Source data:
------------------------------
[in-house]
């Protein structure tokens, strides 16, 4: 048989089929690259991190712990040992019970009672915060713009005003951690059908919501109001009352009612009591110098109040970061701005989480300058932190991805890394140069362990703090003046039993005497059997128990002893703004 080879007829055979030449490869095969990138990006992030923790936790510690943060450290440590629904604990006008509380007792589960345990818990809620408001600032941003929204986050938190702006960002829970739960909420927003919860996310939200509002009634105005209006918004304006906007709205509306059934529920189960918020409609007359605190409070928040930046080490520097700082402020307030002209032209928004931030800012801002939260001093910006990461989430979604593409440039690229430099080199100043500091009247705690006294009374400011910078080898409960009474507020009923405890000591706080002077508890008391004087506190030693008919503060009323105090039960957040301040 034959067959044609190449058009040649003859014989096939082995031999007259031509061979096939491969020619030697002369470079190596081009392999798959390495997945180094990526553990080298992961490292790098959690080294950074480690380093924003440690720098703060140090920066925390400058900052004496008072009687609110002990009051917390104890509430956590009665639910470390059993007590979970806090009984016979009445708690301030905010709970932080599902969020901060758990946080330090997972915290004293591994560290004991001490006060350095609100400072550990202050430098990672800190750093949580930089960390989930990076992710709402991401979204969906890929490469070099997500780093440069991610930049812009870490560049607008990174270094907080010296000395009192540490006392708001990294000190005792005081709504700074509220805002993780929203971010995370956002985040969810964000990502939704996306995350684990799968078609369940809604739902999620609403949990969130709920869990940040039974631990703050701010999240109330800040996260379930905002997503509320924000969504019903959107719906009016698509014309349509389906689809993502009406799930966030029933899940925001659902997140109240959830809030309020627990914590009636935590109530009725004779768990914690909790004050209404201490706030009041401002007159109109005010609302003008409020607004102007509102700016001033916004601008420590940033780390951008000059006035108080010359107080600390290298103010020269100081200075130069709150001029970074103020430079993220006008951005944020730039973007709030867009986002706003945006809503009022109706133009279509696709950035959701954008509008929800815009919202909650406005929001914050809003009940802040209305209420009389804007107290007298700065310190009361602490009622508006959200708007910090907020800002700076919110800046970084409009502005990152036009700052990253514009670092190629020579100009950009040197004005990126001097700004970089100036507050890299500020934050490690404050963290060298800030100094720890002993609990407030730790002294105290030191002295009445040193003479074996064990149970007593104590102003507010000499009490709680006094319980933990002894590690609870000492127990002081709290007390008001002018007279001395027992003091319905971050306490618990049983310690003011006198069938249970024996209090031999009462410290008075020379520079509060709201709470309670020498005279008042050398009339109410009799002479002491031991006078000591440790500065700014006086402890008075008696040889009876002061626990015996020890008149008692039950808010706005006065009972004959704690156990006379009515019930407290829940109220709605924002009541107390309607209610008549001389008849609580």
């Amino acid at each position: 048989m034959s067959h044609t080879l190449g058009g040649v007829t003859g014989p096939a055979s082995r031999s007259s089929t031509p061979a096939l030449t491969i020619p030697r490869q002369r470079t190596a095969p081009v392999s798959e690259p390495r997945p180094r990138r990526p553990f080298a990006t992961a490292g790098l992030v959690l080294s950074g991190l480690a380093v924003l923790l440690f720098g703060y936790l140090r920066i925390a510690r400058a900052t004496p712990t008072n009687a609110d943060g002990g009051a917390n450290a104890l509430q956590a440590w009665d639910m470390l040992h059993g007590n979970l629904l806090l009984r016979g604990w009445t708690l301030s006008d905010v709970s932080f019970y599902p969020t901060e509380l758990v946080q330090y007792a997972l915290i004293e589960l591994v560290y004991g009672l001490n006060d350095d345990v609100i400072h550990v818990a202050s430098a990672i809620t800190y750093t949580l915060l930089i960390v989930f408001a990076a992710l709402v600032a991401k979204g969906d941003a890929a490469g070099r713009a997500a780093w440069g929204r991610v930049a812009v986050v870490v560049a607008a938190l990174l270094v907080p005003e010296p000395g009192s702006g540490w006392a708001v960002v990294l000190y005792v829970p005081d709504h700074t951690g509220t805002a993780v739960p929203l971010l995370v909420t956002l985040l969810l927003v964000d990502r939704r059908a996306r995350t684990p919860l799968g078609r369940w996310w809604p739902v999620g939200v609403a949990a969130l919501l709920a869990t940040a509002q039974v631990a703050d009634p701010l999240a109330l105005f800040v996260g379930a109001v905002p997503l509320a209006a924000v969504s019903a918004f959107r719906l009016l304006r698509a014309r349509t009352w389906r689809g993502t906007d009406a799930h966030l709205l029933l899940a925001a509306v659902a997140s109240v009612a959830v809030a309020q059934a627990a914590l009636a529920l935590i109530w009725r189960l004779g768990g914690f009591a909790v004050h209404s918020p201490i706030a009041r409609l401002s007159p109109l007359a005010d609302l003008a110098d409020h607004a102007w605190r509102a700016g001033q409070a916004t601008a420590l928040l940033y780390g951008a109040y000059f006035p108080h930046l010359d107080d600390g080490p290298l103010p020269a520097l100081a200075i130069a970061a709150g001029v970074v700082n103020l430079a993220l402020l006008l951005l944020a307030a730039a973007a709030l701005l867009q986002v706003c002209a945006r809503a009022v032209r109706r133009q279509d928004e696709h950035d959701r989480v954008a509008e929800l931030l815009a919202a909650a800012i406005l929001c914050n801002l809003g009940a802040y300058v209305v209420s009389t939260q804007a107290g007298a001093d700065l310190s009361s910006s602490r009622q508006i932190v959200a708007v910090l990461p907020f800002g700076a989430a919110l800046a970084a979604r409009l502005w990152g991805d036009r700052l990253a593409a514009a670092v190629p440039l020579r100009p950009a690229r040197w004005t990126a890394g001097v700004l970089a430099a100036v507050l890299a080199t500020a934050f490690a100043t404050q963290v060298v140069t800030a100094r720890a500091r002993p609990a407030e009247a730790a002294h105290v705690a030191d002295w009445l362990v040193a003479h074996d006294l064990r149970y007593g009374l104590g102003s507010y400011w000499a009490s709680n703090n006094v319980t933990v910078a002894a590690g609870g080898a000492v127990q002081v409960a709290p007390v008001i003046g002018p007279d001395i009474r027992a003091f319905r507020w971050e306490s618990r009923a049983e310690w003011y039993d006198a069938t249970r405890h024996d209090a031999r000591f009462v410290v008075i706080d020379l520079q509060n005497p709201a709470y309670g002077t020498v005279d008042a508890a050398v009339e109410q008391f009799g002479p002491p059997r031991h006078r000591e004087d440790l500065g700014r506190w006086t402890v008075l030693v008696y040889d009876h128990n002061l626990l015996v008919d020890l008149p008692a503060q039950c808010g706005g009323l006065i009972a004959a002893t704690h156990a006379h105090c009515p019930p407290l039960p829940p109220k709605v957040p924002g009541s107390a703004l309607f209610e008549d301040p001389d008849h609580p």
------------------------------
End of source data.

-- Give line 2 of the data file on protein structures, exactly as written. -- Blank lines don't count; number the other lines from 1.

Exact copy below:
């Protein structure tokens, strides 16, 4: 048989089929690259991190712990040992019970009672915060713009005003951690059908919501109001009352009612009591110098109040970061701005989480300058932190991805890394140069362990703090003046039993005497059997128990002893703004 080879007829055979030449490869095969990138990006992030923790936790510690943060450290440590629904604990006008509380007792589960345990818990809620408001600032941003929204986050938190702006960002829970739960909420927003919860996310939200509002009634105005209006918004304006906007709205509306059934529920189960918020409609007359605190409070928040930046080490520097700082402020307030002209032209928004931030800012801002939260001093910006990461989430979604593409440039690229430099080199100043500091009247705690006294009374400011910078080898409960009474507020009923405890000591706080002077508890008391004087506190030693008919503060009323105090039960957040301040 034959067959044609190449058009040649003859014989096939082995031999007259031509061979096939491969020619030697002369470079190596081009392999798959390495997945180094990526553990080298992961490292790098959690080294950074480690380093924003440690720098703060140090920066925390400058900052004496008072009687609110002990009051917390104890509430956590009665639910470390059993007590979970806090009984016979009445708690301030905010709970932080599902969020901060758990946080330090997972915290004293591994560290004991001490006060350095609100400072550990202050430098990672800190750093949580930089960390989930990076992710709402991401979204969906890929490469070099997500780093440069991610930049812009870490560049607008990174270094907080010296000395009192540490006392708001990294000190005792005081709504700074509220805002993780929203971010995370956002985040969810964000990502939704996306995350684990799968078609369940809604739902999620609403949990969130709920869990940040039974631990703050701010999240109330800040996260379930905002997503509320924000969504019903959107719906009016698509014309349509389906689809993502009406799930966030029933899940925001659902997140109240959830809030309020627990914590009636935590109530009725004779768990914690909790004050209404201490706030009041401002007159109109005010609302003008409020607004102007509102700016001033916004601008420590940033780390951008000059006035108080010359107080600390290298103010020269100081200075130069709150001029970074103020430079993220006008951005944020730039973007709030867009986002706003945006809503009022109706133009279509696709950035959701954008509008929800815009919202909650406005929001914050809003009940802040209305209420009389804007107290007298700065310190009361602490009622508006959200708007910090907020800002700076919110800046970084409009502005990152036009700052990253514009670092190629020579100009950009040197004005990126001097700004970089100036507050890299500020934050490690404050963290060298800030100094720890002993609990407030730790002294105290030191002295009445040193003479074996064990149970007593104590102003507010000499009490709680006094319980933990002894590690609870000492127990002081709290007390008001002018007279001395027992003091319905971050306490618990049983310690003011006198069938249970024996209090031999009462410290008075020379520079509060709201709470309670020498005279008042050398009339109410009799002479002491031991006078000591440790500065700014006086402890008075008696040889009876002061626990015996020890008149008692039950808010706005006065009972004959704690156990006379009515019930407290829940109220709605924002009541107390309607209610008549001389008849609580």